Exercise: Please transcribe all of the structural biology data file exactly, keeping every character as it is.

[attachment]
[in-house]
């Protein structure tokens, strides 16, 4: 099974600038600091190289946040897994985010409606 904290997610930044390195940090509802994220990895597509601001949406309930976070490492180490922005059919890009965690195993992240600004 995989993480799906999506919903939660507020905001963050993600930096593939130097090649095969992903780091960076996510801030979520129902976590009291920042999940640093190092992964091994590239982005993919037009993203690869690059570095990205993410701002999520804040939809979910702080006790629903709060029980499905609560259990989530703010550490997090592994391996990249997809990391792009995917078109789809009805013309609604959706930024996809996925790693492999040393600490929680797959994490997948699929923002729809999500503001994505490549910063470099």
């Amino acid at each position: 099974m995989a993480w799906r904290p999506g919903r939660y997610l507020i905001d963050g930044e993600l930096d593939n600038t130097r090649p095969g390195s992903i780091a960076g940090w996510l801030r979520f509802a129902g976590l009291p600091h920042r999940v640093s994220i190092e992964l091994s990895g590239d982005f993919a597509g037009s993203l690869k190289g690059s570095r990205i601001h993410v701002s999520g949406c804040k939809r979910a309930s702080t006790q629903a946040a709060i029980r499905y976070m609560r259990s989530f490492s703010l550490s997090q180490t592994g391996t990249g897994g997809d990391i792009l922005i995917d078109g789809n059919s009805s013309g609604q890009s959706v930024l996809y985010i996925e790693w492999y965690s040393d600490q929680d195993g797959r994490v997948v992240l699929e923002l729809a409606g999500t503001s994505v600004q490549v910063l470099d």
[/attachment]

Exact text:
[in-house]
């Protein structure tokens, strides 16, 4: 099974600038600091190289946040897994985010409606 904290997610930044390195940090509802994220990895597509601001949406309930976070490492180490922005059919890009965690195993992240600004 995989993480799906999506919903939660507020905001963050993600930096593939130097090649095969992903780091960076996510801030979520129902976590009291920042999940640093190092992964091994590239982005993919037009993203690869690059570095990205993410701002999520804040939809979910702080006790629903709060029980499905609560259990989530703010550490997090592994391996990249997809990391792009995917078109789809009805013309609604959706930024996809996925790693492999040393600490929680797959994490997948699929923002729809999500503001994505490549910063470099």
């Amino acid at each position: 099974m995989a993480w799906r904290p999506g919903r939660y997610l507020i905001d963050g930044e993600l930096d593939n600038t130097r090649p095969g390195s992903i780091a960076g940090w996510l801030r979520f509802a129902g976590l009291p600091h920042r999940v640093s994220i190092e992964l091994s990895g590239d982005f993919a597509g037009s993203l690869k190289g690059s570095r990205i601001h993410v701002s999520g949406c804040k939809r979910a309930s702080t006790q629903a946040a709060i029980r499905y976070m609560r259990s989530f490492s703010l550490s997090q180490t592994g391996t990249g897994g997809d990391i792009l922005i995917d078109g789809n059919s009805s013309g609604q890009s959706v930024l996809y985010i996925e790693w492999y965690s040393d600490q929680d195993g797959r994490v997948v992240l699929e923002l729809a409606g999500t503001s994505v600004q490549v910063l470099d």